Lending company Affirm takes on bricks and mortar shopping

October 27, 2015, 3:00 PM UTC

28. Max Levchin (TIE)

The tech world knows this list returnee as a founder of PayPal and Slide, but now Levchin has launched Glow, one of the Valley's first fertility apps. Levchin is also keeping busy on the boards of Yelp and Yahoo.
Photo: David Paul Morris/Getty

Affirm, PayPal co-founder Max Levchin’s consumer lending startup, is bringing its instant loans for shoppers to brick-and-mortar stores.

Affirm set out to rethink how consumers, especially millennials, borrow money. Instead of using a credit card, Affirm lets borrowers take out a microloan (typically a few hundred dollars per transaction) at the point of sale to finance a purchase. The company uses a variety of data about the borrowers, including non-traditional criteria like social media presence, to determine creditworthiness. The terms of the loan, including interest rates which are typically between 6% and 30%, are clearly indicated upfront so there are no surprises for the borrower down the line. The goal is to serve consumers who might not otherwise have access to credit based on traditional credit scores like FICO.

Since debuting last year, Affirm has only been available to online retailers who signed on individually. Then in August, it teamed with e-commerce software provider Shopify to bring in more customers.

Now, with the holiday season fast approaching, Affirm is setting its sights on brick-and-mortar stores through a partnership with Clover, a point of sale system owned by First Data (FDC). Clover’s point-of-sale product, a modern day cash register, lets merchants easily turn on Affirm’s service with a few taps on the tablet-like device. Customers can sign up for and apply for a loan from the mobile app.

“Obviously the majority of retail is offline so we’ve been building our product to do that,” Brad Selby, Affirm’s vice president of merchant services, told Fortune.

The company plans to partner with additional providers of point-of-sale products, he added.

Another new way shoppers can use Affirm loans is through one-time credit card-like numbers. The company can issue shoppers a number that can be entered like a credit card by merchants that have neither Affirm’s system or a Clover register. The catch, however, is that shoppers must declare the specific purchase they want to make, and the merchant has to be loosely partnered with Affirm so that some data can be exchanged. It’s therefore not entirely flexible.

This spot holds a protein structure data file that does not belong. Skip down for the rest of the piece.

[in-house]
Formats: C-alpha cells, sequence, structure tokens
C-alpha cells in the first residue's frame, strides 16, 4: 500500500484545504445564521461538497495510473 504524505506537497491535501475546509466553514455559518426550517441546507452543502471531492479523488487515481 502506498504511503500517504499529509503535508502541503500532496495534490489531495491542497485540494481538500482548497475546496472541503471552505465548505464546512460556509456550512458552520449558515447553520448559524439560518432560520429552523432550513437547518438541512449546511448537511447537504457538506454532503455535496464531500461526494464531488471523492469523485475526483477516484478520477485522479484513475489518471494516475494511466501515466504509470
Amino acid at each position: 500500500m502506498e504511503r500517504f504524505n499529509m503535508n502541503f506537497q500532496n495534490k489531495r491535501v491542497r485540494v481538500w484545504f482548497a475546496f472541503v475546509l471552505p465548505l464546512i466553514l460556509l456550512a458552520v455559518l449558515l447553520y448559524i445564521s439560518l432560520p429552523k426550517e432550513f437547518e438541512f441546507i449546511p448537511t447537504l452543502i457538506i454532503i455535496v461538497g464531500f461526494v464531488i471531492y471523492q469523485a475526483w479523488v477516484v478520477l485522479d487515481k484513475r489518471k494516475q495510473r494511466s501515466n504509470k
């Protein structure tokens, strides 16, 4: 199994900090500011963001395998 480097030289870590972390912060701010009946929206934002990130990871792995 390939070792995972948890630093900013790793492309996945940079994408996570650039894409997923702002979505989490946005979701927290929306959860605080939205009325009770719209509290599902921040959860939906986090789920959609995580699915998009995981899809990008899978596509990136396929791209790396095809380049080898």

Affirm is also expanding a pilot it has operated for the past few months that lets salespeople issue Affirm loans over the phone. The process is fairly simple: during the call, the salesperson inputs basic information about the customer, such as their name, phone number, and email. The customer then receivers a web link via email or SMS through which they can then complete the transaction. According to Selby, companies in the pilot have expressed positive feedback about this financing option. So far, about a dozen companies, including 3D printer seller MakerBot and smartphone repair service iCracked, have been using this, with another dozen waiting to receive access.

“Being able to originate a loan through the phone is a really powerful thing,” Selby said.

Up next, the company is working to make its service more widely available through NFC payment terminals, Selby revealed.

Founded in 2012 by Levchin, Jeff Kaditz, and Nathan Gettings, Affirm has raised $320 in funding so far, including a monster $275 million round of debt and equity financing this past spring.

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